Three 2019 Pilot and Feasibility Grants Awarded

Nathaniel Huebsch PhD, Assistant Professor of Biomedical Engineering

Jianmin Cui, PhD, Professor of Biomedical Engineering

“Optogenetic Toolbox for Controlling Action Potentials in Human iPSC-Derived Cardiomyocytes”

Our immediate aim is to combine our complementary expertise in ion channel biophysics and molecular biology (Cui lab1–4), along with Human Induced Pluripotent Stem Cells (iPSC) and micro-fabrication (Huebsch lab5–7) to develop a toolbox, using existing molecular optogenetics reagents8, to allow us to model exercise-induced arrhythmia in highly defined in vitro models using human iPSC derived cardiomyocytes and Engineered Heart Tissues (EHT; Fig. 1). We plan to leverage this toolbox to model exercise-induced arrhythmias that cause sudden death in patients that carry familial heart diseases, including Long QT Syndrome Type 1 and Arrhythmogenic Cardiomyopathy.


Peng Yuan, PhD, Assistant Professor of Cell Biology & Physiology

“CIMED mammalian tissue culture facility for large-scale expression of human membrane proteins”

One of the major long-term goals of the Center for the Investigation of Membrane Excitability Diseases (CIMED) is to advance understanding of ion channels and transporters that play essential roles in physiology and disease. It has been well documented that dysfunction of these integral membrane proteins leads to a variety of diseases such as asthma, hypertension, cancer, heart failure, diabetes, chronic pain, etc. Unraveling the inner workings of these membrane proteins are of central importance in biology and will also establish the foundations for rational therapies in medicine. To this end, we need to be able to integrate interdisciplinary approaches ranging from cell biology, physiology, biochemistry, biophysics, and structural biology to obtain detailed molecular understandings of these essential membrane proteins. Knowledge obtained from these studies will facilitate drug development for numerous diseases. In particular, biochemical, biophysical, and structural analyses require large amounts (milligrams) of purified human membrane proteins, which are very often the major bottlenecks hindering our progress in these studies and hence rational development of therapeutics. This application aims to expand the existing capability of eukaryotic (especially human) membrane protein production in CIMED, facilitating studies of various membrane proteins of interest. In CIMED, we have already established excellent large-scale membrane protein production using the bacterial and yeast expression systems, which allowed the characterization of multiple ion channels and transporters. However, we still lack a facility that supports large-scale mammalian cell culture (liters of mammalian cells growing in suspension), which is critical for advancing many potential projects from multiple laboratories affiliated with CIMED. This facility becomes especially critical with our growing interest in eukaryotic or even human membrane proteins. To this end, we definitely need to set up an efficient large-scale mammalian cell culture facility for the study of human membrane proteins of interest, which will potentially benefit research in multiple labs affiliated with CIMED.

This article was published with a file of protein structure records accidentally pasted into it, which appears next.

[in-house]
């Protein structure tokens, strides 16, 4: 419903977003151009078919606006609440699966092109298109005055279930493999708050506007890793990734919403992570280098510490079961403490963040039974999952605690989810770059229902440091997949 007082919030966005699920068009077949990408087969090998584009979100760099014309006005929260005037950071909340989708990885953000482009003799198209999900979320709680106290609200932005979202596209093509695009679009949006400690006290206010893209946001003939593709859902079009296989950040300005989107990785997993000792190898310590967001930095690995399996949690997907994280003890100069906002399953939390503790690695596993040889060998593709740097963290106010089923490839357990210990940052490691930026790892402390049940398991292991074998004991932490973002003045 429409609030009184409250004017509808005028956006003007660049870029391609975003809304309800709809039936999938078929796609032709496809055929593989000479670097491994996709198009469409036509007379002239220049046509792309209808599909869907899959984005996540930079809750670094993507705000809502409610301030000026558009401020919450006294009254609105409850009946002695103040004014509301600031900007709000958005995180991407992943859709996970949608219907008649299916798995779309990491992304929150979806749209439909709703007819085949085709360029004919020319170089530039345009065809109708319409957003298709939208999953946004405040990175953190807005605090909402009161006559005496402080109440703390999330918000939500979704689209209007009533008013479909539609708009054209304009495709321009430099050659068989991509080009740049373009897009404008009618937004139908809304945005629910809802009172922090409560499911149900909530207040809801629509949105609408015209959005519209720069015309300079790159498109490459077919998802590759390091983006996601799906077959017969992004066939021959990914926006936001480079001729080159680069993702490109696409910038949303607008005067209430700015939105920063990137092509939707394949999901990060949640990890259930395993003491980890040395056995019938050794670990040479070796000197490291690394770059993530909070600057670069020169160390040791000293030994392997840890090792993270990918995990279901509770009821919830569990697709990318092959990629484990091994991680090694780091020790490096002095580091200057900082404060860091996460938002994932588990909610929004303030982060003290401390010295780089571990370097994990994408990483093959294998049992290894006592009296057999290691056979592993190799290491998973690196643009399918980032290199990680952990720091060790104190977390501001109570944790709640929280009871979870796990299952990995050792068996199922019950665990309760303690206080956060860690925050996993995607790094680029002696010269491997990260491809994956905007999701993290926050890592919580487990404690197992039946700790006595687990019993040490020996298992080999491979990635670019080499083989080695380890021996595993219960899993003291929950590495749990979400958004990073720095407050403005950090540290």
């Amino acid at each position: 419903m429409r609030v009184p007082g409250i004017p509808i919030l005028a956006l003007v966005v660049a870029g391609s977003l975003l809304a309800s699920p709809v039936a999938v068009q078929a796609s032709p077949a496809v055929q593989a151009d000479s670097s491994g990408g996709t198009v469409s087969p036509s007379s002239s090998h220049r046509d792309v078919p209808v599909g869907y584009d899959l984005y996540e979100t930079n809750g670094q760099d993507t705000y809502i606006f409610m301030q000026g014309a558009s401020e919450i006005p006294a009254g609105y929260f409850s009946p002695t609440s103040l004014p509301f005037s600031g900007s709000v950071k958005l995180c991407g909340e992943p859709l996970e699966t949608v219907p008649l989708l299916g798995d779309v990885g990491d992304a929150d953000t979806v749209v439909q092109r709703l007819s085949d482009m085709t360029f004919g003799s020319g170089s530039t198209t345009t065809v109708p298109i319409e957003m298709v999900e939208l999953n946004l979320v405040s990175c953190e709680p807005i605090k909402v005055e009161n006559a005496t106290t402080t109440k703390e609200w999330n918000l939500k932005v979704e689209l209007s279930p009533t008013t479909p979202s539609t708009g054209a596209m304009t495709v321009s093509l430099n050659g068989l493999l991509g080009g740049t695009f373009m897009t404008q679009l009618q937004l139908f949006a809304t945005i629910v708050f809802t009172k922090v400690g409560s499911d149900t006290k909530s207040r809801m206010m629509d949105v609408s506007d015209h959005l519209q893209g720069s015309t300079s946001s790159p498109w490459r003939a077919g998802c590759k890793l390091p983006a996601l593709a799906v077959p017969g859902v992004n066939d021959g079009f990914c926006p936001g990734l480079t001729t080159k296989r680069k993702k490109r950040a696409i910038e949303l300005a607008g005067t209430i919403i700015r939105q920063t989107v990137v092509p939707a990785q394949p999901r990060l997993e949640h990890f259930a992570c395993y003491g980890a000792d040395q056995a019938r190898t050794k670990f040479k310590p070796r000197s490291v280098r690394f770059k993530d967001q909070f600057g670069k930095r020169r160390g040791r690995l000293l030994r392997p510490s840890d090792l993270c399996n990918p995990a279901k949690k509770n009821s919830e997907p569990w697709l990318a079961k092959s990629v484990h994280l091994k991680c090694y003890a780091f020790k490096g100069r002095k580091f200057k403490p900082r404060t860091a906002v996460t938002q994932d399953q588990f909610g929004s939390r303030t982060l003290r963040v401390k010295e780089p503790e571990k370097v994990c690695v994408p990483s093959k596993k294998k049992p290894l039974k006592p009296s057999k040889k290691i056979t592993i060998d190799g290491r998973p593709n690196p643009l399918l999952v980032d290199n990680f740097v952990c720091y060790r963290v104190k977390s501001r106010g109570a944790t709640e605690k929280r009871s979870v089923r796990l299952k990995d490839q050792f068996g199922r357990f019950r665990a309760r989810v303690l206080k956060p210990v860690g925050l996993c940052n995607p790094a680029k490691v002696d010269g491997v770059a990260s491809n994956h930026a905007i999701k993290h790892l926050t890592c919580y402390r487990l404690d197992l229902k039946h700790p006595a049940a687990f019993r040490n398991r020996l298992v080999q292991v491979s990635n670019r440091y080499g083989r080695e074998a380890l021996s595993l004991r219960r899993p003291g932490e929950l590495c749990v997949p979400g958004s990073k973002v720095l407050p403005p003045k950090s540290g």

Wayland Cheng, MD, PhD, Assistant Professor of Anesthesiology

“Characterizing Lipid and Anesthetic Interactions with Pentameric Ligand Gated Ion Channels using Native Mass Spectrometry”

The overarching goal of this work is to understand the mechanism by which lipids and hydrophobic small molecules such as anesthetics bind to and modulate the structure and function pentameric ligand-gated ion channels (pLGICs). The objective of this pilot proposal was to optimize native MS and ion mobility techniques to study individual lipid and drug binding events to pLGICs, and to examine the effect of binding at different stoichiometries on channel stability and unfolding. During the first year of funding, I made significant progress in developing these techniques to study phospholipid binding to the pLGIC, ELIC. In addition, this pilot grant was criticized by reviewers for not developing techniques complementary to native MS, which would be necessary to secure an external grant. In response, I have also developed the capability to study ELIC channel function reconstituted in model membranes by patch-clamping giant liposomes. In addition, I have reconstituted ELIC in lipid nanodiscs, and made some progress using cryo-electron microscopy to obtain high resolution structures in different lipid environments. Lastly, I am in the process of developing collaborations to model lipid binding in pLGICs using molecular dynamics simulations. In addition to showing feasibility, this work is yielding novel insights into the mechanism of lipid modulation of pLGICs.